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Sri Lanka: unions protest government’s debt restructuring and labour law changes

25 July, 2023Despite heavy rains Sri Lankan unions held a protest in Colombo, on 25 July, against the proposed anti-worker labour law amendments and domestic debt restructuring plan which involves using the hard-earned provident fund amounts of workers and implementing anti-worker labour law amendments.

The government’s decision to introduce the domestic debt restructuring plan, part of the “bailout” package from the International Monetary Fund (IMF), which involves using the hard-earned provident fund of workers, comes at a time when working people of the country are already living under terrible conditions due to extremely high inflation and currency devaluation, which has led to a significant decline in their real income.

In the debt restructuring process to ensure 'debt sustainability' which is IMF's major concern , the major burden will be borne by working people of Sri Lanka given debt relief from international sovereign bond holders which includes multilateral development banks, is only 35 per cent.

Under the domestic debt optimisation, treasury bills held by the Central Bank and the treasury bonds held by superannuation funds, including the Employee Provident  Fund and Employee Trust Fund, will be used to restructure the debt by lowering the interest rates charged on these bonds. However this move only covers a small portion with about 61 per cent of the total domestic debt excluded from the program including borrowings from domestic commercial banks.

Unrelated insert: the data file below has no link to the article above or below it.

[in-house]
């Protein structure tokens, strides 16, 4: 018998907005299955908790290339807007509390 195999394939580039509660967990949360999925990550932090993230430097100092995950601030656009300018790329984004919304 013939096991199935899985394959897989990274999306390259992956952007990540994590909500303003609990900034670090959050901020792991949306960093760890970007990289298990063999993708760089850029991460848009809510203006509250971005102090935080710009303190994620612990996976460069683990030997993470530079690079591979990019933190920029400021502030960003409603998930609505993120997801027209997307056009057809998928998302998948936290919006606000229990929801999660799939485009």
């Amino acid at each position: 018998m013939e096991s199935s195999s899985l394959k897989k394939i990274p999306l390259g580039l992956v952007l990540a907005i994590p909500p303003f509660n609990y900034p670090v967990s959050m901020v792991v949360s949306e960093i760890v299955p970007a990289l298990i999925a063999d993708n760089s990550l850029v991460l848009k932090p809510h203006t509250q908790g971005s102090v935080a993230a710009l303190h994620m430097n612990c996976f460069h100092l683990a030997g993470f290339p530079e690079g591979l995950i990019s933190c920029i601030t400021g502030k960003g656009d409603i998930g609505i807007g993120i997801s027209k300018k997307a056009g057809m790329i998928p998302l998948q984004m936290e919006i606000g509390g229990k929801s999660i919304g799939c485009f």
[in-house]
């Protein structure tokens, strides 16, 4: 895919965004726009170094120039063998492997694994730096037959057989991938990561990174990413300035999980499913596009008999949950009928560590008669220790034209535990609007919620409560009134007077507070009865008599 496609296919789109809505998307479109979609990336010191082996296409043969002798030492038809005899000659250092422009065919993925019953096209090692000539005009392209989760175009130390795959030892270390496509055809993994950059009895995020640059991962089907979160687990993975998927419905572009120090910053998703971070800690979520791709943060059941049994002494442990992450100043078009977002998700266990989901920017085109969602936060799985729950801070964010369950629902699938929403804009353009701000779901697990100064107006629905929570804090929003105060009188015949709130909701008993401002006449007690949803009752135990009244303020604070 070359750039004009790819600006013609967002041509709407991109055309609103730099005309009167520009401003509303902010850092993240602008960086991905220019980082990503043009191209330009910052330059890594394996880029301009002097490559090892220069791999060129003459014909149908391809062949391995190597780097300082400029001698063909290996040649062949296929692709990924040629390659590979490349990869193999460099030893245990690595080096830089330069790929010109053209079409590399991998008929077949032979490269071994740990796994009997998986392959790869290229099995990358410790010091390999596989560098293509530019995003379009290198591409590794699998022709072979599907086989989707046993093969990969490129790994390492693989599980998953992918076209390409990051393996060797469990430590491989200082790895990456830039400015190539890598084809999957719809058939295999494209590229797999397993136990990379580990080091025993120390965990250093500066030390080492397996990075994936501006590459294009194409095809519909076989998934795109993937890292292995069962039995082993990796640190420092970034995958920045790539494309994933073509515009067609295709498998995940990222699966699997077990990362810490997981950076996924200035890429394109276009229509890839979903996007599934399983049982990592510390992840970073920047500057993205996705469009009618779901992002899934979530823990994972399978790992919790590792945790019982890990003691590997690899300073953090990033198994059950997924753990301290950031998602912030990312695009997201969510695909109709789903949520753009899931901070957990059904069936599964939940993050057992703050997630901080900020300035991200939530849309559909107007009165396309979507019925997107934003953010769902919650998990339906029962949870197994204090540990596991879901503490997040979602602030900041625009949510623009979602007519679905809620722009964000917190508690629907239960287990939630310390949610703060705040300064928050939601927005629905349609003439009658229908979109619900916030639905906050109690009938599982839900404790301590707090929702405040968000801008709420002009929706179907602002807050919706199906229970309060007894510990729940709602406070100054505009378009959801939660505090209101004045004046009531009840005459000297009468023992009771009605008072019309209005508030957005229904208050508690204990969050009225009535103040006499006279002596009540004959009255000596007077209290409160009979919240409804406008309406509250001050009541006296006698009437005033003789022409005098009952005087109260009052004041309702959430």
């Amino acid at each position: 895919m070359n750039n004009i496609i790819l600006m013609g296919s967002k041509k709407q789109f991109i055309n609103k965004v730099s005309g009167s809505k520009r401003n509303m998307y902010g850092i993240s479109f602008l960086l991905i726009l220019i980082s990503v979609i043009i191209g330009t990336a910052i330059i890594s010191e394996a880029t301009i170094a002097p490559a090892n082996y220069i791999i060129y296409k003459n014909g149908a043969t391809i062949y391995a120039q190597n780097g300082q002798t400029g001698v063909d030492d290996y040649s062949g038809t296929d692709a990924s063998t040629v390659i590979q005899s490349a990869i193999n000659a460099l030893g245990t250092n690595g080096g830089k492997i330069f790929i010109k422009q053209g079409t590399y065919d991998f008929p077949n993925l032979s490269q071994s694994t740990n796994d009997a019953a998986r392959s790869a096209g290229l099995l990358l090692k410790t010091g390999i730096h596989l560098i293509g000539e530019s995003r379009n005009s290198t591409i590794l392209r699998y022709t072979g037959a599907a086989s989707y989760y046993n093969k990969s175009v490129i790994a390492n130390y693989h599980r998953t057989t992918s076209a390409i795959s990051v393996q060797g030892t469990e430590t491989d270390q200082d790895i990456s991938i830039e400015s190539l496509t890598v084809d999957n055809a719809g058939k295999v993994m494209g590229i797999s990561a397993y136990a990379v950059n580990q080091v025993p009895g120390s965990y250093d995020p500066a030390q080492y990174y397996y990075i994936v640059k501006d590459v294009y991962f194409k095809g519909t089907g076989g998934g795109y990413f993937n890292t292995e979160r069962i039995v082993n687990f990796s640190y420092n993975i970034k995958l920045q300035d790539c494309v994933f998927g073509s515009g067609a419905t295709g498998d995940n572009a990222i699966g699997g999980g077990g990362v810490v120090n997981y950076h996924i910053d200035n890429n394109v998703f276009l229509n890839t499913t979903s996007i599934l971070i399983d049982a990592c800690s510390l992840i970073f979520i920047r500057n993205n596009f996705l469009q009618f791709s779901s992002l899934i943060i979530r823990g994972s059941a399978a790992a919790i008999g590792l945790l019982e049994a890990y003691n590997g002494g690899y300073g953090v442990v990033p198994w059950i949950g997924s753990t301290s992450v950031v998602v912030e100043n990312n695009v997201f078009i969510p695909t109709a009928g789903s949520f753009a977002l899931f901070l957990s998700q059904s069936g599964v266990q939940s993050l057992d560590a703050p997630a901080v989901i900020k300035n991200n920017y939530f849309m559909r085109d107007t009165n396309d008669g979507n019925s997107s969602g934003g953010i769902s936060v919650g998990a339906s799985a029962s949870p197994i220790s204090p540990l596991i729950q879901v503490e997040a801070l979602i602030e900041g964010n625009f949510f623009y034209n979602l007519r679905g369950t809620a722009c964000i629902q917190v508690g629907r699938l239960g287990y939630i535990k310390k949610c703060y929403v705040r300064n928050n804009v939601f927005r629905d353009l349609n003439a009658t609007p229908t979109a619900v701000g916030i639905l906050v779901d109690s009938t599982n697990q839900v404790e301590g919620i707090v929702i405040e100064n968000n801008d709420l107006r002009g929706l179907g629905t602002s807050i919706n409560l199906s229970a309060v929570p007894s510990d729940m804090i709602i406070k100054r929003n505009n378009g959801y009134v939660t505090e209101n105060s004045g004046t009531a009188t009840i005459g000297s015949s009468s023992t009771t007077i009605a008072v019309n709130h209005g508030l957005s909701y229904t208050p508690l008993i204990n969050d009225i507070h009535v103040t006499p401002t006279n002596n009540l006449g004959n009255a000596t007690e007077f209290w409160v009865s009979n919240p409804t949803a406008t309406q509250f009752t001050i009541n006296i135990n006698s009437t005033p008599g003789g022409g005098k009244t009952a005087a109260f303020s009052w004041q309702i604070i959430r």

Anton Marcus, joint secretary of IndustriALL’s affiliate Free Trade Zone and General Services Employees Union, voiced his concern, stating,

“Through this move, the government is trying to put the entire burden on the working class of this country. This is unacceptable. Trade unions have asked the Governor of the Central Bank of Sri Lanka in a joint letter to convene a meeting with all of the unions to review the pros and cons of the plan.”

In June, four trade unions including IndustriALL’s affiliates, were removed from the reconstituted National Labour Advisory Council. This happened amidst the government’s  attempts to pass anti-worker labour law amendments. The proposed amalgamation of 48 labour laws into a single one has raised concerns among unions, as it could abolish  internationally recognised standards regarding working hours, overtime, freedom of association and collective bargaining, potentially leaving workers vulnerable. Employers may also gain the authority to terminate workers for organizing and forming unions.
Swasthika Arulingam, president of IndustriALL’s affiliate, Commercial and Industrial Workers’ Union, stated,

“The changes proposed to labour laws by the Sri Lankan government to labour legislations significantly erode workers' rights and remove any protection they may have had under the previous laws. Moreover, by excluding independent unions from NLAC, it’s clear that the government wants to weaken workers’ representation and disempower them.”

Kemal Özkan, assistant general secretary of IndustriALL Global Union, expressed solidarity with Sri Lankan affiliates, urging the government to withdraw the controversial labour law reforms and protect workers’ savings from being used for debt restructuring.